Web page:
house prices have hit a record high but Yorkshire is failing to keep pace with the rest of the country, according to new figures.
Across the UK, house prices have risen by 5.5 per cent in the past year but in Yorkshire the increase was just 0.8 per cent, slower than any other region.
According to the Office of National Statistics, the average house in Yorkshire now costs £167,000 compared with the UK average of £247,000, a new record.
The figures will add weight to fears that the prices being paid for homes are racing ahead of wages and creating a new bubble in the housing market.
They also offer further evidence that the economy of London and the South East is becoming detached from the rest of the UK.
London recorded a 12 per cent annual increase in property prices, pushing the typical house value there to £437,000.
Prices in London are now nearly 17 per cent higher than they were before the credit crunch, while those in the South East and the East of England are now sitting around one per cent higher than their previous 2008 highs.
The ONS figures showed that prices rose in every UK region year-on-year as the housing market continued to pick up pace.
Fears of a looming house price bubble have been growing in recent months as a flurry of would-be home-buyers has entered the market following Government schemes such as Funding for Lending and Help to Buy which have widened mortgage availability.
Funding for Lending gives lenders access to cheap finance on condition they pass on the benefits of this to borrowers, while Help to Buy gives aspiring home-buyers with deposits as low as five per cent help to buy their first house or move up the property ladder.
But analysts have warned that the supply of homes on the market is not enough to keep up with demand, which is putting upward pressure on prices as the market heats up.
The Bank of England recently took the first step in applying the brakes to the property market by announcing it is refocusing Funding for Lending away from mortgages and towards helping small businesses borrow.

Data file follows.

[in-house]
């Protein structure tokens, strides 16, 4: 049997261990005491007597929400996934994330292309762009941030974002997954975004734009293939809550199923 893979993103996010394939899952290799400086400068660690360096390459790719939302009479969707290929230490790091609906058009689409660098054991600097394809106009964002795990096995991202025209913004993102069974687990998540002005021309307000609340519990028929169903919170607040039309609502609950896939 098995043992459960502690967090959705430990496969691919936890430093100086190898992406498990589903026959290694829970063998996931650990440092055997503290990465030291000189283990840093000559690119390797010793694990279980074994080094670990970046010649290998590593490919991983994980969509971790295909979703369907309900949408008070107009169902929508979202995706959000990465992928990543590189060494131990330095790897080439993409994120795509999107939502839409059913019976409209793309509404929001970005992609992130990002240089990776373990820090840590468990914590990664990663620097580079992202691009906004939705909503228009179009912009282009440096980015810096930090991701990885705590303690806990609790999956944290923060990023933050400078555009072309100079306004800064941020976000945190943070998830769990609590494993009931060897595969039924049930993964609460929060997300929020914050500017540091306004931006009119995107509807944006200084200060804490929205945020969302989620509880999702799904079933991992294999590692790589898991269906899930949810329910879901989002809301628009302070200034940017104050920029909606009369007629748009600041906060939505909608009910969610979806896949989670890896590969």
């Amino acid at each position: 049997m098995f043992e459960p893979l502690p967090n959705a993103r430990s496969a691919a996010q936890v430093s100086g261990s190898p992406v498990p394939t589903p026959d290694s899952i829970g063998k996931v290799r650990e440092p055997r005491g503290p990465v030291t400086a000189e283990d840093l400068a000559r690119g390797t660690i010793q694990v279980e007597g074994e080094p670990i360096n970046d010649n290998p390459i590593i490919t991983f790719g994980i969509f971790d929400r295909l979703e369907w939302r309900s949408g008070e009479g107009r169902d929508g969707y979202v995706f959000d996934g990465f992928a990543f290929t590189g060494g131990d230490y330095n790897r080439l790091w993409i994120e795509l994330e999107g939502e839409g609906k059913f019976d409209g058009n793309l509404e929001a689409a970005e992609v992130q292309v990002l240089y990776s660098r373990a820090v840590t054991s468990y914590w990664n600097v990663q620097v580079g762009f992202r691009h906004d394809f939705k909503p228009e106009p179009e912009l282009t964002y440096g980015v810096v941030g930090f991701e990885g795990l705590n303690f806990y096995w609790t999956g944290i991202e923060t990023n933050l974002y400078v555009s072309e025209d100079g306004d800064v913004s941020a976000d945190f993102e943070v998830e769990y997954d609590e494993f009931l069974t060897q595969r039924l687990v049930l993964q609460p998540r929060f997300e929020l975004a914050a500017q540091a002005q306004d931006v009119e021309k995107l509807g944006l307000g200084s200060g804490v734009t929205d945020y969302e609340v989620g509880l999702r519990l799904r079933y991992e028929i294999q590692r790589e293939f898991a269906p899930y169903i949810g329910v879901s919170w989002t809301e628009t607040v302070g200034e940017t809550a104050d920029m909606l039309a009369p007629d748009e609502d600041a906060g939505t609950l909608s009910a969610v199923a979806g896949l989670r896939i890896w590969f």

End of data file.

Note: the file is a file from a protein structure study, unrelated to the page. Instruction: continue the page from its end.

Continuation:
Some experts have warned that this could spell the beginning of the end for ultra-low mortgage rates.
Howard Archer, chief UK and European economist for IHS Global Insight, said the “sharp acceleration” in prices in the ONS figures would fuel concerns of a bubble.
He said: “There is a very real risk that house prices could really take off over the coming months, especially if already significantly improving housing market activity and rising buyer interest is lifted appreciably further by the Help to Buy mortgage guarantee scheme which was launched in October.
“Consequently, the decision of the Bank of England and the Treasury to end Funding for Lending support for lending to households from January looks a highly sensible decision.”
Chancellor George Osborne has repeatedly rejected criticism that his Help to Buy scheme has fuelled demand for homes that is outstripping supply.
In his autumn statement earlier this month, however, he announced new measures to encourage house-building including proposals to punish councils financially when they block developments which are later approved by a planning inspector.
He also promised to invest £1bn in a scheme designed to remove financial obstacles to new housing developments going ahead including in East Leeds.
The rising cost of housing has raised wider concerns that homebuyers are agreeing mortgages that they are only able to afford because of record low interest rates.
As confidence grows that the economic recovery has taken hold the Bank of England will look to raise interest rates back to normal levels.
Mark Harris, chief executive of mortgage broker SPF Private Clients, said: “It is important that buyers plan ahead for potential interest rate rises and ensure they can afford their mortgage once this happens.”